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Old September 27th, 2009, 12:20 AM   #1
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Ideal Recording format for SD production

Is there a optimal recording format when your production will be SD ntsc.

I am using the EX1 and have almost every software conversion utility available.
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Old September 27th, 2009, 12:26 AM   #2
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Probably 1080/30p. Most resolution, easy conversion to 480/60i.
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Old September 27th, 2009, 01:37 AM   #3
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The BBC recommends shooting at 720P - less pixels to throw out in the downsizing process.
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Old September 27th, 2009, 03:23 AM   #4
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720P60 would be the way to go. Converting 1080i to SD often leads to problems with the field order and 1080 has too much resolution which lead to excessive aliasing. 720 is better with less aliasing due to the lower resolution. If you shoot 60P when converting to 60i then individual frames get turned into fields so you get smooth motion but without the problems you get shooting 1080 60i.
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Old September 27th, 2009, 11:09 AM   #5
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Sorry, I should have added 720P 60 or 50fps (NTSC & PAL regions)
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Old September 27th, 2009, 11:24 AM   #6
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Agree 720 60p. We have many clients that require SD, but want a HD archive. I would prefer to archive in 1080, but our tests demonstrate 720 60P is the way to go for now.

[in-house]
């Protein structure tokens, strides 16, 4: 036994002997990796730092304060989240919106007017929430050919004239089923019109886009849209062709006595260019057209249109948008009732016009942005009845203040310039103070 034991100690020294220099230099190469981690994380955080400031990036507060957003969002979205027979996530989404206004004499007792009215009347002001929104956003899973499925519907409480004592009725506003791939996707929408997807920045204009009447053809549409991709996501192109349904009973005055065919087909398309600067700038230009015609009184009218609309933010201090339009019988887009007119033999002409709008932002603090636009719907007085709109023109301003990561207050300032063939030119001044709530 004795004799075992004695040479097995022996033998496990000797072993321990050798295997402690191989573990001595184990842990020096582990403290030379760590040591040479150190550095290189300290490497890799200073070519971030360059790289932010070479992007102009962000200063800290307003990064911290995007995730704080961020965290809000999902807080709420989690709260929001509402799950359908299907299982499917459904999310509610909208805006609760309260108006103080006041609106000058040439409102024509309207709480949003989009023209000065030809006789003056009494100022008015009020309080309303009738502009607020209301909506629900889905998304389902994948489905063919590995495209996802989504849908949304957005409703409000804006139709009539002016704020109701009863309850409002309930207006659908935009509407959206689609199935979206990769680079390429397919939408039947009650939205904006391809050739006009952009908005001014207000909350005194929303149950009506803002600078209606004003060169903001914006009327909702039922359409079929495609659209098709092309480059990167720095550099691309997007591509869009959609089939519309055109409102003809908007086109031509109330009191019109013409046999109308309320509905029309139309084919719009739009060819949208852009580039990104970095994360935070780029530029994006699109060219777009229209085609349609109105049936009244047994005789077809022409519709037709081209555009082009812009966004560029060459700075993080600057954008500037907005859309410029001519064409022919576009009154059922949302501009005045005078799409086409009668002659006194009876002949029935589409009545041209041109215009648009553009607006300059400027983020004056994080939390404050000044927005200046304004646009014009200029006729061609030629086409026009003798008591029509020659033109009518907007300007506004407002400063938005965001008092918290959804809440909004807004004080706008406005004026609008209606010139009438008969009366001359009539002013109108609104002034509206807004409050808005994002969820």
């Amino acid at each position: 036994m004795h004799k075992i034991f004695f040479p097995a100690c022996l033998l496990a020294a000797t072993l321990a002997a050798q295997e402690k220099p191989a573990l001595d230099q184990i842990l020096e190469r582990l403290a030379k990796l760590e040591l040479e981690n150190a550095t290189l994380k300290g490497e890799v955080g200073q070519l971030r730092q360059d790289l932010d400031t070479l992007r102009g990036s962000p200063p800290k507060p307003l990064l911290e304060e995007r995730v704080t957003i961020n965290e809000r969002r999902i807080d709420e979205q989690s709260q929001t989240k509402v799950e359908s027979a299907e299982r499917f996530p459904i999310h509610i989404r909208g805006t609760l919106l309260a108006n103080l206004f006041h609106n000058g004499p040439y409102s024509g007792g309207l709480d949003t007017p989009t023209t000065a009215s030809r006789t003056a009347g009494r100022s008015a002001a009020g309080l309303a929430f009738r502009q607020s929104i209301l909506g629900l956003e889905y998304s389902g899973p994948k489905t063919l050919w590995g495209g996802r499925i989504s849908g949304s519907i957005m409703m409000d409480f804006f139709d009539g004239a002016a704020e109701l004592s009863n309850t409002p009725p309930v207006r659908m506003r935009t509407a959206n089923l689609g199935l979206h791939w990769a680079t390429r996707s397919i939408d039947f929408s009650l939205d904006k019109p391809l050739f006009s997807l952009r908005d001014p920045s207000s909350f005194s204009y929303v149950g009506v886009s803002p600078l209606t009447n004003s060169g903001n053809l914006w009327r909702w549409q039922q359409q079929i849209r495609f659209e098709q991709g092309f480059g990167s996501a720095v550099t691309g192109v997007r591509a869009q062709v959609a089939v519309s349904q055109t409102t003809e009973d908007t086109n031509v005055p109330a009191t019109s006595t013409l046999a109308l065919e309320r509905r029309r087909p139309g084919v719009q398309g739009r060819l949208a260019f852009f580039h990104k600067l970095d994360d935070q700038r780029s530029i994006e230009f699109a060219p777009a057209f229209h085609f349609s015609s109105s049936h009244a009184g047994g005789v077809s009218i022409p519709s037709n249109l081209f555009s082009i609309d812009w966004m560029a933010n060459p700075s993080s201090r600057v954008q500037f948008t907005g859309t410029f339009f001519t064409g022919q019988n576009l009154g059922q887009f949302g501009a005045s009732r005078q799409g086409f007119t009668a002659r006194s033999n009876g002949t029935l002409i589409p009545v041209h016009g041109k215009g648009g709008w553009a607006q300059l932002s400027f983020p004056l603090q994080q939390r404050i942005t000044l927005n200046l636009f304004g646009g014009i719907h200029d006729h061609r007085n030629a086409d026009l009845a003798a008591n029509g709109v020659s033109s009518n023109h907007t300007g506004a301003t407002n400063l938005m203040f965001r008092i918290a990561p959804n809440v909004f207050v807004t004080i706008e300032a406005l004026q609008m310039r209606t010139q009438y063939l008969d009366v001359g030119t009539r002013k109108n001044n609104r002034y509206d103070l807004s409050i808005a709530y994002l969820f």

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Old September 27th, 2009, 02:04 PM   #7
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So if you are say shooting weddings and down converting to SD dvds would you choose 720 instead of 1080
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Old September 27th, 2009, 02:46 PM   #8
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Quote:
Originally Posted by Alister Chapman View Post
If you shoot 60P when converting to 60i then individual frames get turned into fields so you get smooth motion but without the problems you get shooting 1080 60i.
Fully agreed, if you want fluid motion. The alternative would be 1080p/30 if "film motion" is actively desired. Least desirable is 1080i/30 *if the primary interest is SD*.
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Old September 27th, 2009, 05:13 PM   #9
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My best workflow for SD down-coversion off of EX camera

I saw the BBC recommendation to shoot 720P60 for downconvert and I am REALLY happy with the result.

In fact, yesterday I shot a sports video that needs to be 720x480 60i, and the cleanest, easiest workflow for me is:

- Shoot 720p60, protecting for 4:3

- Play back SD-SDI out of camera with the edge crop downconversion

- Capture the SDI with my AJA LHe doing a realtime conversion to DV50 codec (I don't have harddrives fast enough for uncompressed SDI video).

This is hands down the best looking SD video I have seen come off my camera. The drawback is of course you are back to real-time capture and you have to have a SDI-capable card to injest into your computer. And this workflow is only if you are shooting with the EX but you know you will only ever need an SD version of your video (which in this day does still apply sometimes).
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Old September 27th, 2009, 07:44 PM   #10
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Nearly all my work is for SD output and I have been shooting in 1080 25P (50fps), editing and rendering to a Full HD avi file then downconverting using MainConcept Reference.

I have noticed the aliasing in a short film I just completed where there were several close ups of text messages from a mobile phone. The text produced some aliasing over the several seconds it was on the screen.

I think I will try shooting in 720p for those projects I know will only be used on std DVD's and now am wondering if I should start shooting interlaced as well?